Wednesday, January 8, 2014

IASTM or Mobilization with an instrument.

Instrument assisted soft tissue mobilization

What is it and what is it used for? Instrument assisted soft tissue mobilization or IASTM is a method of working muscle, ligament, tendon, and connective tissue to release tension and adhesion's and allow normal movement and motion.
At Kevin Snider Physical Therapy we use the finest stainless steel instruments for specific mobilization of the effected area(s). This technique is ideal for use in injury's such as chronic muscle strains, sports injuries, repetitive work strain, tendinitis, and post operative rehabilitation. IASTM is a very versatile tool that enables the patient to heal at an increased rate and allow return to activity. This may be an appropriate component in your rehabilitation program while at Kevin Snider Physical Therapy.  Below is a video briefly explaining and showing a form of the technique.

If you suffer from any of the conditions noted or feel that this may be a helpful in your rehab stop in to a PT office and see if it may be appropriate. 

Tuesday, January 7, 2014

Headaches and Neck Pain

Have you ever had a tight and painful neck?
Kevin Snider Physical Therapy. Your local Redding, Anderson, and Cottonwood Physical Therapist.

As we tip toe into the winter season with short days and colder weather we often spend many more hours inside the house or car. Often times hours spent driving, watching TV, working, or reading can create a cycle of neck tightness that makes life miserable. When in tense/stressful situations or prolonged sitting it is very common to develop a tense neck. The key is to prevent this cycle from occurring or break the cycle once it has begun, and sometimes using some simple techniques can be very beneficial. Below are a few exercises you can do to ease the tension in the neck and prevent those hours of aching and pain. Realize these are basic exercises for a complex problem. A physical therapy rehab program tailored for you is your best bet.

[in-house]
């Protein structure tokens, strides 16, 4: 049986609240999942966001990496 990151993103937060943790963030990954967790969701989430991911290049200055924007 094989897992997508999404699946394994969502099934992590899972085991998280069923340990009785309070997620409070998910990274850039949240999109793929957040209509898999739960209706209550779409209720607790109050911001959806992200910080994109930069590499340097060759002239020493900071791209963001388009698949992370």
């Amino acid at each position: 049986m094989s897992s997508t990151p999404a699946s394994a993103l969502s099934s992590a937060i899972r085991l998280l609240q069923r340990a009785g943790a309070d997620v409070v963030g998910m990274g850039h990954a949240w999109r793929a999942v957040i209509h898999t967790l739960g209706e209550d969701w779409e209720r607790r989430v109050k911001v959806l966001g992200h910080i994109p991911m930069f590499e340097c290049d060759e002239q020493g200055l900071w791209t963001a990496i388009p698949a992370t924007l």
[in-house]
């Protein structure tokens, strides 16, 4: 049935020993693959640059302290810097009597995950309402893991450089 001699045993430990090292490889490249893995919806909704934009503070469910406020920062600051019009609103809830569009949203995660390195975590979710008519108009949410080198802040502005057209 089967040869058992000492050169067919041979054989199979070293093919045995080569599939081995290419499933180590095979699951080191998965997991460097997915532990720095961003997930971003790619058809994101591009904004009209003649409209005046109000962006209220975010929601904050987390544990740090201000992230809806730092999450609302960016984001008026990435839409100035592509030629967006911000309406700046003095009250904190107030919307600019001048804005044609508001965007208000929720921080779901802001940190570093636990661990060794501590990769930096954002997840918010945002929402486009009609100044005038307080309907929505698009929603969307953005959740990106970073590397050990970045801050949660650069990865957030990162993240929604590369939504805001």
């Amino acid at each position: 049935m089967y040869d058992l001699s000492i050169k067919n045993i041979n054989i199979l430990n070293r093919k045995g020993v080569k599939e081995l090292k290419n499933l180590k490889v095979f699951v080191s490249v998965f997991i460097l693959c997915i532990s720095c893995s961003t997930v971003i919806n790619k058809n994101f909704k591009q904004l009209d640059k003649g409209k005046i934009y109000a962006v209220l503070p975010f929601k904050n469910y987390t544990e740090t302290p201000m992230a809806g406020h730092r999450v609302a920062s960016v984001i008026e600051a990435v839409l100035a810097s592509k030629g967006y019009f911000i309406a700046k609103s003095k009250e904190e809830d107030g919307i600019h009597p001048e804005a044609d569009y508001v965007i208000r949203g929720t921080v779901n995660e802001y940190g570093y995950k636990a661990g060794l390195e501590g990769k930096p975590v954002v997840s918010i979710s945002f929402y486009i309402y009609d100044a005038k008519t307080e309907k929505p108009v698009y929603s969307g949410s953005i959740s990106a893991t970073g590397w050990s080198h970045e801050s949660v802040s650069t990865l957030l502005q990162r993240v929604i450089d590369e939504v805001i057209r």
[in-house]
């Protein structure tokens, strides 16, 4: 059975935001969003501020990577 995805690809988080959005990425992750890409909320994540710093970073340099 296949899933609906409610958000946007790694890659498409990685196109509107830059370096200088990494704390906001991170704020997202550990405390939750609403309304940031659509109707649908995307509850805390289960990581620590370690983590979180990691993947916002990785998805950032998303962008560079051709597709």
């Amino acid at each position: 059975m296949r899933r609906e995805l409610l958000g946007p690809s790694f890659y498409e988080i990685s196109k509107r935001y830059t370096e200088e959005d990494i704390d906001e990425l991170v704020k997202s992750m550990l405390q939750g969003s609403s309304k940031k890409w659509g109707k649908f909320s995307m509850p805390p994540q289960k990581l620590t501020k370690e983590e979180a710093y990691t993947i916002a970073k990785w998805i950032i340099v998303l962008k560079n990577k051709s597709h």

Upper Trapezius stretch.

The tight side of the neck will be stretched by leaning the head away and gently applying pressure with the opposite hand. Hold the stretch for 20-30 sec. and repeat for 3 repetitions. This can be completed on both sides, and may be something done multiple times throughout the day.
Levator Scap Stretch
With your right hand gently pull your chin down toward your right armpit. Holding the stretch for 30 seconds and repeating 3 times.

Shoulder blade pushdowns.
In a sitting or standing position gently squeeze your shoulder blades together and downward like you are placing your shoulder blades into your back pocket. Hold for a count of 2-3 and relax. The purpose of this is to relax your neck (upper trapezius/levator scapula) muscles and begin to restrengthen postural muscles.
Chin Tucks.
In a seated position pull your head backward while tucking your chin. Hold for a count of 3-5 and relax. This will improve your head position and also begin to strengthening the muscles that hold your head in correct alignment. 

If there is pain with any of these exercises of if pain persist be sure to come see us at KSPT for an evaluation and rehabilitation program. Don't attempt the exercises if pain is your problem.